Pat Bowlen: 10 Reasons Why He Should Be Chased Out of Denver

Pete WilliamsCorrespondent IDecember 8, 2010

DENVER - SEPTEMBER 21:  Pat Bowlen, President and CEO of the Denver Broncos, watches the team warm up prior to facing the New Orleans Saints during NFL action at Invesco Field at Mile High on September 21, 2008 in Denver, Colorado. The Broncos defeated the Saints 34-32.  (Photo by Doug Pensinger/Getty Images)
Doug Pensinger/Getty Images

This is NOT an article written in defense of McDaniels.

This article is made because it amazes me how a huge franchise like the Denver Broncos can accept mismanagement like we have seen from Pat Bowlen.

Here are my 10 reasons why I think it should be Pat Bowlens turn to be chased out of Denver.

  1. For having a hands OFF approach to the development of a franchise that has struggled badly since John Elway retired
  2. For hiring a young rookie head coach without insisting on having experienced personnel around him to help his development.
  3. For hiring a head coach to install a new approach by building from the draft and run a new kind of offense (in the mold of The Patriots) with out fully accepting that you are rebuilding the team, and that it takes time.
  4. For not communicating that you are rebuilding, and that there is a bigger plan to what you are doing.
  5. For not making sure that the whole organization is moving in the same direction.
  6. For accepting that your rookie head coach is allowed to hire family, friends and "yes-men" around him.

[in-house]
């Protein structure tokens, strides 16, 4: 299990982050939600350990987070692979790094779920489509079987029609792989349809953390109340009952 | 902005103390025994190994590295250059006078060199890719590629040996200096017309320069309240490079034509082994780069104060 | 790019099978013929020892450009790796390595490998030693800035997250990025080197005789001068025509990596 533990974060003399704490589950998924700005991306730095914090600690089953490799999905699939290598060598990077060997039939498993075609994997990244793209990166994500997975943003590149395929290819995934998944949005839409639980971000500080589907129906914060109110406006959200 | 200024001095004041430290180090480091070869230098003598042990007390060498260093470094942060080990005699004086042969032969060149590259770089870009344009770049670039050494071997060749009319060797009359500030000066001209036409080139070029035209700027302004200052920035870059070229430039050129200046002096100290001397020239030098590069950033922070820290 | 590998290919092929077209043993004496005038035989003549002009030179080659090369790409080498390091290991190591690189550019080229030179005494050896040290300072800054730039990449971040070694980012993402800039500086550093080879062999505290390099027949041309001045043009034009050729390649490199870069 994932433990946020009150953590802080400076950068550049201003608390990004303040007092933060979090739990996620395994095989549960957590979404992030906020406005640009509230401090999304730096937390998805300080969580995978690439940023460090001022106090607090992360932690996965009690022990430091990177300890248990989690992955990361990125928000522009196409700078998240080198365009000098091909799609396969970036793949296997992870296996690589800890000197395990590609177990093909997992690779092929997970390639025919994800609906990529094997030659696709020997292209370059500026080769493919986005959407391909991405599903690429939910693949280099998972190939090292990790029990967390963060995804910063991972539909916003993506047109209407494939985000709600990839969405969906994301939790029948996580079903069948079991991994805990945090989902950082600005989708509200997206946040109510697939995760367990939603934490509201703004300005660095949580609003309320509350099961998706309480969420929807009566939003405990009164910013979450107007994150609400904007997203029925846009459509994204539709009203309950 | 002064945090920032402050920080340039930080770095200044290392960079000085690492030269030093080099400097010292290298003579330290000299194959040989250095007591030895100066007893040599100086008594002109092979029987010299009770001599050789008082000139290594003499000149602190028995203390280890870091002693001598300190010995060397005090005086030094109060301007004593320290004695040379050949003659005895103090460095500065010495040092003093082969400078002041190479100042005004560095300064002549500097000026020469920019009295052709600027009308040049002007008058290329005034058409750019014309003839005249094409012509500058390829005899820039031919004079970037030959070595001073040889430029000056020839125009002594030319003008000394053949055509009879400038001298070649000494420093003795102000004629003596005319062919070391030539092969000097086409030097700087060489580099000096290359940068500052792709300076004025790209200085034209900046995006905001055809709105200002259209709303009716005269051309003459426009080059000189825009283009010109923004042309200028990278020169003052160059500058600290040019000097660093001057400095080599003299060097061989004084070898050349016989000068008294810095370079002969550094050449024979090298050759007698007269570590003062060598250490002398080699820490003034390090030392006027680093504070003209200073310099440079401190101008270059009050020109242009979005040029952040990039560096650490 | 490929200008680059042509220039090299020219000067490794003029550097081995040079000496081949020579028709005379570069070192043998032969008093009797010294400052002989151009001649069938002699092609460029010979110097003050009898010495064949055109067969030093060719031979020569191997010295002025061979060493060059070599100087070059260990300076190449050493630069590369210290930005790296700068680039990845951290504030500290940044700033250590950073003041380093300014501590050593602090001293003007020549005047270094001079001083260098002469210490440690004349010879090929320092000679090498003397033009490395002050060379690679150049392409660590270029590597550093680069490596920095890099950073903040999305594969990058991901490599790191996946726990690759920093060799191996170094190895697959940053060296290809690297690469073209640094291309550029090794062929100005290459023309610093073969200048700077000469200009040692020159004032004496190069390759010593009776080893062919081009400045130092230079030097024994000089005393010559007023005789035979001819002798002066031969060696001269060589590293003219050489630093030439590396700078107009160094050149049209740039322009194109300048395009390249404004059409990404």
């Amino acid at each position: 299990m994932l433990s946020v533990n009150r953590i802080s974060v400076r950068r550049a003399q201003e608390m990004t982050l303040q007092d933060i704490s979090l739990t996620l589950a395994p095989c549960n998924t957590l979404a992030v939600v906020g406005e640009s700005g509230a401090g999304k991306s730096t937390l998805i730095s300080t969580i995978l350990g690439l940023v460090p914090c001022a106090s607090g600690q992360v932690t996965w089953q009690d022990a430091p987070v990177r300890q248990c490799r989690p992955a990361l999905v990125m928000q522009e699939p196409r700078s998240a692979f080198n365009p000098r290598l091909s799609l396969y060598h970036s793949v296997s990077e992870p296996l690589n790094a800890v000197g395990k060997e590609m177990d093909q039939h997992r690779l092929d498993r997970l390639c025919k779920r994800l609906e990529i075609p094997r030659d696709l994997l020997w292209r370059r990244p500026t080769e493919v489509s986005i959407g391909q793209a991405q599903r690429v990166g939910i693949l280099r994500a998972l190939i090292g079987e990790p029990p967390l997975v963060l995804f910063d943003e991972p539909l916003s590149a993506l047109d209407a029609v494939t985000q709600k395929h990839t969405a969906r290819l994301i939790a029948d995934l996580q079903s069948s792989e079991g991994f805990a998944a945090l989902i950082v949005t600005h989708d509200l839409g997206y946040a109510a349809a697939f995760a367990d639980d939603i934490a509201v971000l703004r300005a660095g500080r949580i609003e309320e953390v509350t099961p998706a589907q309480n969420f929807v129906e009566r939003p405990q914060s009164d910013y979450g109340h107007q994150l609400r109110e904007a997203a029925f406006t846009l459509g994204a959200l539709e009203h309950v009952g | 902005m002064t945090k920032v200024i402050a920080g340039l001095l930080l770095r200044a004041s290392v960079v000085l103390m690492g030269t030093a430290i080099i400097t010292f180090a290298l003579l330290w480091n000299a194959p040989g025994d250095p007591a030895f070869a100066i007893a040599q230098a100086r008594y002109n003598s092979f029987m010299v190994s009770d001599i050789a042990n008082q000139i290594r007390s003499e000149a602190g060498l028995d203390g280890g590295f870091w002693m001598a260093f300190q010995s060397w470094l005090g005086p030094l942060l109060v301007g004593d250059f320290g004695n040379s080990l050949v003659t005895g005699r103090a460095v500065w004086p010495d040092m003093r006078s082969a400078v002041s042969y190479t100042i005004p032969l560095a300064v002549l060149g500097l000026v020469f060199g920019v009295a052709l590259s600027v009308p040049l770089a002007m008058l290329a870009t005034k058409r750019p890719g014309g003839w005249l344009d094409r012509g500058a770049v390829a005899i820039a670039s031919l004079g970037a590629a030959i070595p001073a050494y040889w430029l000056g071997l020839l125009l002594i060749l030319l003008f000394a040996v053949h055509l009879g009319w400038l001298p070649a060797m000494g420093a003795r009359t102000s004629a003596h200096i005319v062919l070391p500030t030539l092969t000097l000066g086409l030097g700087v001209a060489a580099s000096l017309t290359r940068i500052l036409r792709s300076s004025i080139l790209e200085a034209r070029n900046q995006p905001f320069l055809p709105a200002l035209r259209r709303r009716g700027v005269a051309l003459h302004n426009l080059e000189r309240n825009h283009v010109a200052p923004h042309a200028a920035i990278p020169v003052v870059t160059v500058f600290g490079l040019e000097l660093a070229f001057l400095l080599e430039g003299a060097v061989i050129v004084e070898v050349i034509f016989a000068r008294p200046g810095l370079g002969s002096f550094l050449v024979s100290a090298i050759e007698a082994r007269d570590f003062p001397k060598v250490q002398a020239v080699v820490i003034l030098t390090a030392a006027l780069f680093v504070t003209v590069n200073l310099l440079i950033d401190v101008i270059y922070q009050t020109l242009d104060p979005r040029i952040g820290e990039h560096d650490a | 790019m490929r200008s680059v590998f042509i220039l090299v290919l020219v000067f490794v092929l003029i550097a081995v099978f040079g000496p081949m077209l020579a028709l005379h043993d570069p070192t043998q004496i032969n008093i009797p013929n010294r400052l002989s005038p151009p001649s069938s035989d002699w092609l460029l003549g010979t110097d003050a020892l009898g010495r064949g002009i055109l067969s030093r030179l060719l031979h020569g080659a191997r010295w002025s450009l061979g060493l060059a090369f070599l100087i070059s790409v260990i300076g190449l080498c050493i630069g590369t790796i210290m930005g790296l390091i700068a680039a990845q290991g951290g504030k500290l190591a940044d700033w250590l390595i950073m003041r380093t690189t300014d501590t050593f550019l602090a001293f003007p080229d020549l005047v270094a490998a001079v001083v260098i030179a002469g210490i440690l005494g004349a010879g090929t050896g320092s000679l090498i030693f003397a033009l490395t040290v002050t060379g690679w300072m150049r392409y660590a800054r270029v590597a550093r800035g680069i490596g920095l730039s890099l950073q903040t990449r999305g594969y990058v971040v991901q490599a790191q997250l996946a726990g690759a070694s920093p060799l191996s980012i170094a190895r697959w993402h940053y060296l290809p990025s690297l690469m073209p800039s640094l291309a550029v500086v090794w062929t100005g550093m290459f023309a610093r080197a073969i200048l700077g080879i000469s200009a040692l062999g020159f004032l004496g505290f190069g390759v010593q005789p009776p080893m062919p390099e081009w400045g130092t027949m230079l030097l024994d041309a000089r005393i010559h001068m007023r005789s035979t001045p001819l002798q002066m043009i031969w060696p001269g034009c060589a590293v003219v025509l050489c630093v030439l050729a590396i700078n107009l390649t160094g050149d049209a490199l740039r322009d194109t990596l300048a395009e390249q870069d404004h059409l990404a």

7. For keeping John Elway looming around, instead of doing your job and getting involved in the business.
  8. For firing McDaniels, when the team is really showing good effort.
  9. For firing McDaniels in a rebuilding phase—before all the pieces for his new system were in place.
  10. For firing McDaniels for the lack of results when the team has been depleted by injuries to its star players.

With the way Pat Bowlen has handled this from the start I think he is the one that should have been chased out of town.

A note on McDaniels.

  • I think McDaniels first mistake was to try and do his job just like Bill Belichick could.
  • His second mistake was not to surround him self with the right personnel, people that could challenge him, people that could narrow his focus, experienced people. 
  • His third mistake was that he wanted to be perfect and not make mistakes. 
  • His fourth mistake was to be too impatient, putting too much pressure on himself and his players.

But these are all things you can expect will happen to a young ambitious guy, and Bowlen should have known that.

This has been a learning process for McDaniels—it's just a shame that another organization will reap the fruits.